Web application firewall (WAF) engineer
While network firewalls serve as a safety gate between servers, WAFs are deployed in front of web applications to analyze HTTP traffic and block anything malicious.
Think of it this way. A network firewall protects a LAN network from unauthorized access, while a WAF provides protection from cyberattacks targeted at web servers. Both are important — they just focus on different types of security threats. Today, as more and more businesses convert their physical, on-premise infrastructures to the cloud, WAF firewalls are critical.
To design, build and manage the security infrastructure of your WAF firewall, you need the expertise of a WAF engineer. These security specialists are responsible for planning the overall technical approach, directing the installation of firewall software and hardware, troubleshooting issues, writing documentation and meeting compliance requirements.
Development, security and operations (DevSecOps) engineer
While WAF engineers focus on a specific aspect of cybersecurity, DevSecOps engineers zoom out and cover the entire gamut of the software project lifecycle. They need to know how security impacts each stage of the development pipeline, from initial design and build to rollout, maintenance and final product. Ultimately, a DevSecOps engineer can boost your bottom line by helping your organization update software faster and push out features sooner.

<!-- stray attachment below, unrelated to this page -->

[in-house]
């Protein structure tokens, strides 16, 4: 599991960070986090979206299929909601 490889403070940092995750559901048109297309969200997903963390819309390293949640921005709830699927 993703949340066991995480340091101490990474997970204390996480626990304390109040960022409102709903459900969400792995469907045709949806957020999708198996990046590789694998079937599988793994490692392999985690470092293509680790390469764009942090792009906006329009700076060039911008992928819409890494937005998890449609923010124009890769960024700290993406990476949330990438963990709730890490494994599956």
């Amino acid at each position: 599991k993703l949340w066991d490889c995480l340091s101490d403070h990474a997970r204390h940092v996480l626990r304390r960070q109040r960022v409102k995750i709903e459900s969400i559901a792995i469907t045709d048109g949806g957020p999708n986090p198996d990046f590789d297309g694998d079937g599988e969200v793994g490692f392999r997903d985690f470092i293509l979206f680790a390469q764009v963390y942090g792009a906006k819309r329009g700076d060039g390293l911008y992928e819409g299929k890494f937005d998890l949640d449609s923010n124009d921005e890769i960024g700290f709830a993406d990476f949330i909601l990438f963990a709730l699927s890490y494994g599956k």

Finally, many companies are hiring compliance engineers to analyze risk management and protect highly sensitive data. As part of the quality assurance (QA) team, compliance engineers design and implement programs to reduce vulnerability and deliver insights on the level of risk IT systems are operating under. They regularly test and validate the IT infrastructure to make sure each product and platform meets cybersecurity safety standards.
Shoring up your cybersecurity solutions
With the evolution of virtual environments and mobile business resources, cybersecurity solutions are more necessary than ever to protect sensitive data. Poor configurations of these services — coupled with the sophistication and intuition of hackers — puts many organizations at risk of cyberattack or data breach.
Hackers are a known threat, but many businesses still fail to understand what steps they need to take to combat cybercrime. And with the advancement of Internet of Things (IoT) and connected devices — not to mention the acceleration of digitization due to the pandemic — this threat will continue to loom large for the foreseeable future.
Today, many IT positions have been forced to double as cybersecurity roles. This isn’t ideal. Splitting attention between cyber threats and day-to-day IT tasks is a recipe for weak security, and we recommend bringing on specialists to maintain a razor-sharp focus. While the cybersecurity talent crunch is making it difficult to find specialists with the perfect skillsets, the stakes have never been higher. With the right approach and the right expectations, you’ll be well positioned to safeguard your systems and protect your data.